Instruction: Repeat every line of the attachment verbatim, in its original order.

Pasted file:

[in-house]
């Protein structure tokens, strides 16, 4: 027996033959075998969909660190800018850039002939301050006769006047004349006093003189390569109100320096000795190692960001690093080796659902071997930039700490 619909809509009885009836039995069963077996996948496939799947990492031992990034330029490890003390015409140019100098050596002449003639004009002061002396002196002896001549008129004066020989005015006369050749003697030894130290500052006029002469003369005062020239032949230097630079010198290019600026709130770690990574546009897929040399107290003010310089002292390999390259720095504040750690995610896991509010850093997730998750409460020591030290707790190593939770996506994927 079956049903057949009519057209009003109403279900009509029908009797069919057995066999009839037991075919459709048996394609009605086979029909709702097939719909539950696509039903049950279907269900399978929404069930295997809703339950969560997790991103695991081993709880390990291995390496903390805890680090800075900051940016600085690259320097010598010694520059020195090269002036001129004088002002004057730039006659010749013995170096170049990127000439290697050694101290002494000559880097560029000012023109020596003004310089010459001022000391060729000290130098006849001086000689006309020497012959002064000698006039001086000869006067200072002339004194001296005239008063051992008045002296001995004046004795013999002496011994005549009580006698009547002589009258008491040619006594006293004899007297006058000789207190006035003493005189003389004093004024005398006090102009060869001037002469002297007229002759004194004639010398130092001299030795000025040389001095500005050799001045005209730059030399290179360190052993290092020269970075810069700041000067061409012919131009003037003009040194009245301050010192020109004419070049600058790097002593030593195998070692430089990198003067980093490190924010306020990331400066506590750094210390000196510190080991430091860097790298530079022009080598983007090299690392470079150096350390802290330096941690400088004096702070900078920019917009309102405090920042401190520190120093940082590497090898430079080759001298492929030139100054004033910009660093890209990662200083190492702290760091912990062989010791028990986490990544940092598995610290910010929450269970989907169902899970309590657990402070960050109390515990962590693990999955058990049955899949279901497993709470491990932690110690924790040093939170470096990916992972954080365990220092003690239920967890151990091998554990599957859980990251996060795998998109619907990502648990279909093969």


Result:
[in-house]
């Protein structure tokens, strides 16, 4: 027996033959075998969909660190800018850039002939301050006769006047004349006093003189390569109100320096000795190692960001690093080796659902071997930039700490 619909809509009885009836039995069963077996996948496939799947990492031992990034330029490890003390015409140019100098050596002449003639004009002061002396002196002896001549008129004066020989005015006369050749003697030894130290500052006029002469003369005062020239032949230097630079010198290019600026709130770690990574546009897929040399107290003010310089002292390999390259720095504040750690995610896991509010850093997730998750409460020591030290707790190593939770996506994927 079956049903057949009519057209009003109403279900009509029908009797069919057995066999009839037991075919459709048996394609009605086979029909709702097939719909539950696509039903049950279907269900399978929404069930295997809703339950969560997790991103695991081993709880390990291995390496903390805890680090800075900051940016600085690259320097010598010694520059020195090269002036001129004088002002004057730039006659010749013995170096170049990127000439290697050694101290002494000559880097560029000012023109020596003004310089010459001022000391060729000290130098006849001086000689006309020497012959002064000698006039001086000869006067200072002339004194001296005239008063051992008045002296001995004046004795013999002496011994005549009580006698009547002589009258008491040619006594006293004899007297006058000789207190006035003493005189003389004093004024005398006090102009060869001037002469002297007229002759004194004639010398130092001299030795000025040389001095500005050799001045005209730059030399290179360190052993290092020269970075810069700041000067061409012919131009003037003009040194009245301050010192020109004419070049600058790097002593030593195998070692430089990198003067980093490190924010306020990331400066506590750094210390000196510190080991430091860097790298530079022009080598983007090299690392470079150096350390802290330096941690400088004096702070900078920019917009309102405090920042401190520190120093940082590497090898430079080759001298492929030139100054004033910009660093890209990662200083190492702290760091912990062989010791028990986490990544940092598995610290910010929450269970989907169902899970309590657990402070960050109390515990962590693990999955058990049955899949279901497993709470491990932690110690924790040093939170470096990916992972954080365990220092003690239920967890151990091998554990599957859980990251996060795998998109619907990502648990279909093969």